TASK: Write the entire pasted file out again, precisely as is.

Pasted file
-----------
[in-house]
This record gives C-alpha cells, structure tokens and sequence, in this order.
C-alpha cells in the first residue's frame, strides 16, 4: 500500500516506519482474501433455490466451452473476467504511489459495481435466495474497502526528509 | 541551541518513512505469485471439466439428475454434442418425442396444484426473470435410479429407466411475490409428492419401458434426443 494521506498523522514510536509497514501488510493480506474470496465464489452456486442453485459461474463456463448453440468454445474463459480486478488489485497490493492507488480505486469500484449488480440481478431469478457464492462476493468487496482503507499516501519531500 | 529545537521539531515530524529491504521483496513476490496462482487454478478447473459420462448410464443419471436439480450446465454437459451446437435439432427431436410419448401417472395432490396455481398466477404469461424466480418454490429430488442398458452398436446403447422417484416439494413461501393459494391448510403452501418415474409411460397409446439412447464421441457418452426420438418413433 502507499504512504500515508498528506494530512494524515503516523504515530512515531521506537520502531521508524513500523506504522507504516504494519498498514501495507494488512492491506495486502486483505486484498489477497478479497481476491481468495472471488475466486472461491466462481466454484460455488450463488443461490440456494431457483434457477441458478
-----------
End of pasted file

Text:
[in-house]
This record gives C-alpha cells, structure tokens and sequence, in this order.
C-alpha cells in the first residue's frame, strides 16, 4: 500500500516506519482474501433455490466451452473476467504511489459495481435466495474497502526528509 | 541551541518513512505469485471439466439428475454434442418425442396444484426473470435410479429407466411475490409428492419401458434426443 494521506498523522514510536509497514501488510493480506474470496465464489452456486442453485459461474463456463448453440468454445474463459480486478488489485497490493492507488480505486469500484449488480440481478431469478457464492462476493468487496482503507499516501519531500 | 529545537521539531515530524529491504521483496513476490496462482487454478478447473459420462448410464443419471436439480450446465454437459451446437435439432427431436410419448401417472395432490396455481398466477404469461424466480418454490429430488442398458452398436446403447422417484416439494413461501393459494391448510403452501418415474409411460397409446439412447464421441457418452426420438418413433 502507499504512504500515508498528506494530512494524515503516523504515530512515531521506537520502531521508524513500523506504522507504516504494519498498514501495507494488512492491506495486502486483505486484498489477497478479497481476491481468495472471488475466486472461491466462481466454484460455488450463488443461490440456494431457483434457477441458478